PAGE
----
Wall loads caused by flumes in a model grain bin
S.A. Thompson 1,   M. Molenda 2,   I. Ross 3,   R.A. Bucklin 4
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Department of Biological and Agricultural Engineering, University of Georgia, Athens, Georgia 30602, USA
Institute of Agrophysics, Polish Academy of Science, Doświadczalna 4, P.O. Box 201, 20-290 Lublin 27, Poland
Department of Biosystems and Agricultural Engineering, University of Kentucky, Lexington, Kentucky, 40546-0276, USA
Department of Agricultural Engineering, University of Florida, Gainesville, Florida, 32611-0570, USA
Acceptance date: 1998-01-30
Int. Agrophys. 1999, 13(1): 141–147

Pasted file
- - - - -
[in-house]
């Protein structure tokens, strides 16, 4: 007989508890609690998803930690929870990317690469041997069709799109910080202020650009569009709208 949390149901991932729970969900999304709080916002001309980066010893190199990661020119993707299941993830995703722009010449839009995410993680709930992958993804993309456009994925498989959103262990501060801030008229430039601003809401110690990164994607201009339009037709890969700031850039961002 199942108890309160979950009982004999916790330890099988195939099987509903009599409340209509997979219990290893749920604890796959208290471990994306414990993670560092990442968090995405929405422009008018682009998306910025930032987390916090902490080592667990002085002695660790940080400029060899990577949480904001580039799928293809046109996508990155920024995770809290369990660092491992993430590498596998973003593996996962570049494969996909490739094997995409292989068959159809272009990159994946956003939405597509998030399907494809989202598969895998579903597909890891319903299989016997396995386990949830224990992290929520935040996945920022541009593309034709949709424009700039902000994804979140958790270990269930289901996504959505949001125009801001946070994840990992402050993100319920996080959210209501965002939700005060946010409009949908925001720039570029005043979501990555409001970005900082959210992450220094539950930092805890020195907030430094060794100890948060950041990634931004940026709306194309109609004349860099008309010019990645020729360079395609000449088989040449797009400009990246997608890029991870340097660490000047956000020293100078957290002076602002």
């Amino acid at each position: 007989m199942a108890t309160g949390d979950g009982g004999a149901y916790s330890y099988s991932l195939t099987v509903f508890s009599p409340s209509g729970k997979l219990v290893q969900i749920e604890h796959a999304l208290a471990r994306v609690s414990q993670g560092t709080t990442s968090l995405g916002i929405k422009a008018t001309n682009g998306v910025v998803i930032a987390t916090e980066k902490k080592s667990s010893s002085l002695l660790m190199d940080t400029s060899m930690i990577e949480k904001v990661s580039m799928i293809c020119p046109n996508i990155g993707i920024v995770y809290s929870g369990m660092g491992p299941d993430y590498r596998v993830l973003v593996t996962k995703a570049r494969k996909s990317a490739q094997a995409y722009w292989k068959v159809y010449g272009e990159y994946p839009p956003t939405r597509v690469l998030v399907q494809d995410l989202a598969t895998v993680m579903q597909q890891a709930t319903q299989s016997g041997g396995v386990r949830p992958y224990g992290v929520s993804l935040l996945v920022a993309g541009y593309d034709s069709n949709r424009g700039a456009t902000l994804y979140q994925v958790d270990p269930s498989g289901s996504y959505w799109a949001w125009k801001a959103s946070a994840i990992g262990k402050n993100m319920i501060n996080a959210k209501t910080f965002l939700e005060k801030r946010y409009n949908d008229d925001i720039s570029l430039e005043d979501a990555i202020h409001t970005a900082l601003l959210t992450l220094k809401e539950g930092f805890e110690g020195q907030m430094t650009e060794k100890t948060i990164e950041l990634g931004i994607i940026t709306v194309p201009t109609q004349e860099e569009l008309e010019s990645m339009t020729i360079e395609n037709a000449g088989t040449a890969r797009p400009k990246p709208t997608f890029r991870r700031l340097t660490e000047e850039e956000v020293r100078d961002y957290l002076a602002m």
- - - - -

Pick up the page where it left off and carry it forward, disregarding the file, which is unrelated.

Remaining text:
Wall flumes are vertical conduits attached to the walls of grain bins through which grain can flow. Flumes are thought to encourage funnel flow throughout the height of the bin while reducing the dynamic loads and moments associated with plug flow and side unloading. Discharge outlets from the flume can be placed at any location along the vertical line of the flume. Tests were performed with soft red winter wheat in a smooth-walled, model grain bin 2.44 m in diameter and 7.44 m tall, constructed of galvanized steel. Tests were conducted both with and without the flume. During unloading, the wall flume created an “artificial” funnel flow regime within all parts of the bin which produced wall loads smaller than those measured during filling, other than at the onset of discharge in which a small load spike was observed. However, in unloading through the flume unbalanced wall loads were observed around the circumference of the bin, which produced overturning moments in the plug flow zone. Tests were conducted in which flow was transferred from the wall flume to the center discharge gate. This switch in the discharge position created wall loads significantly larger than those measured during filling at the flume location where the switch occurred. Operator caution should be used in performing these types of flow switches within bins when using wall flumes.